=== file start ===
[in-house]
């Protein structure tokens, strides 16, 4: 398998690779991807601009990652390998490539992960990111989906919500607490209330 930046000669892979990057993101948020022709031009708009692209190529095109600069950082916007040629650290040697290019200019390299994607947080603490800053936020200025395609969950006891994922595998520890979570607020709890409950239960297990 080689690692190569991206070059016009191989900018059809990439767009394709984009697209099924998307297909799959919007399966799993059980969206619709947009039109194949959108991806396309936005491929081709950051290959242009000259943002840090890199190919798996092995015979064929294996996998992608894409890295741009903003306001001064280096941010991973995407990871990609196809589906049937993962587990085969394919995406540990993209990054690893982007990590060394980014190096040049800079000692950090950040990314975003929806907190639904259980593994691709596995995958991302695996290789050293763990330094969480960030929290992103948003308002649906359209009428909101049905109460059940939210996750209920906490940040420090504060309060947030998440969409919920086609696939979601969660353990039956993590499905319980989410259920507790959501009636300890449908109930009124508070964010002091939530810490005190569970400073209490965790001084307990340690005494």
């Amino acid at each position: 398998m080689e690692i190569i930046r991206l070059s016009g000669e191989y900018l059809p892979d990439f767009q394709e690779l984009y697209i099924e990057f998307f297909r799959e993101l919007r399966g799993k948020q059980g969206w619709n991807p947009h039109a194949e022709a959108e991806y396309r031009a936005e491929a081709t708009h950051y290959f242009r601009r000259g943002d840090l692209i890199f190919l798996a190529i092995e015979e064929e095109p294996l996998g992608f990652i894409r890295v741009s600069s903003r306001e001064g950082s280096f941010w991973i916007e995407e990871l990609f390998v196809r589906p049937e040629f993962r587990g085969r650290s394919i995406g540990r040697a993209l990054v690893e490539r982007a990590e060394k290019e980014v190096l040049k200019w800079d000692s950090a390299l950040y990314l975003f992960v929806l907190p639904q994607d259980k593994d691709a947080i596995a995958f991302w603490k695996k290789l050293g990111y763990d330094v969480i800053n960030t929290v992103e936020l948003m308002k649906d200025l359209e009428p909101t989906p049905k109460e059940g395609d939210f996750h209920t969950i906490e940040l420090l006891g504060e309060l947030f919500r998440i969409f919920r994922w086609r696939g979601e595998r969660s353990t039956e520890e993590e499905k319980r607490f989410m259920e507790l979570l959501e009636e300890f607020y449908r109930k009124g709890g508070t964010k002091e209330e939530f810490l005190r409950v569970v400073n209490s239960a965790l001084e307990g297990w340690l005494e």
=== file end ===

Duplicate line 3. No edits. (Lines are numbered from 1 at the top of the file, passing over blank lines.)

């Amino acid at each position: 398998m080689e690692i190569i930046r991206l070059s016009g000669e191989y900018l059809p892979d990439f767009q394709e690779l984009y697209i099924e990057f998307f297909r799959e993101l919007r399966g799993k948020q059980g969206w619709n991807p947009h039109a194949e022709a959108e991806y396309r031009a936005e491929a081709t708009h950051y290959f242009r601009r000259g943002d840090l692209i890199f190919l798996a190529i092995e015979e064929e095109p294996l996998g992608f990652i894409r890295v741009s600069s903003r306001e001064g950082s280096f941010w991973i916007e995407e990871l990609f390998v196809r589906p049937e040629f993962r587990g085969r650290s394919i995406g540990r040697a993209l990054v690893e490539r982007a990590e060394k290019e980014v190096l040049k200019w800079d000692s950090a390299l950040y990314l975003f992960v929806l907190p639904q994607d259980k593994d691709a947080i596995a995958f991302w603490k695996k290789l050293g990111y763990d330094v969480i800053n960030t929290v992103e936020l948003m308002k649906d200025l359209e009428p909101t989906p049905k109460e059940g395609d939210f996750h209920t969950i906490e940040l420090l006891g504060e309060l947030f919500r998440i969409f919920r994922w086609r696939g979601e595998r969660s353990t039956e520890e993590e499905k319980r607490f989410m259920e507790l979570l959501e009636e300890f607020y449908r109930k009124g709890g508070t964010k002091e209330e939530f810490l005190r409950v569970v400073n209490s239960a965790l001084e307990g297990w340690l005494e």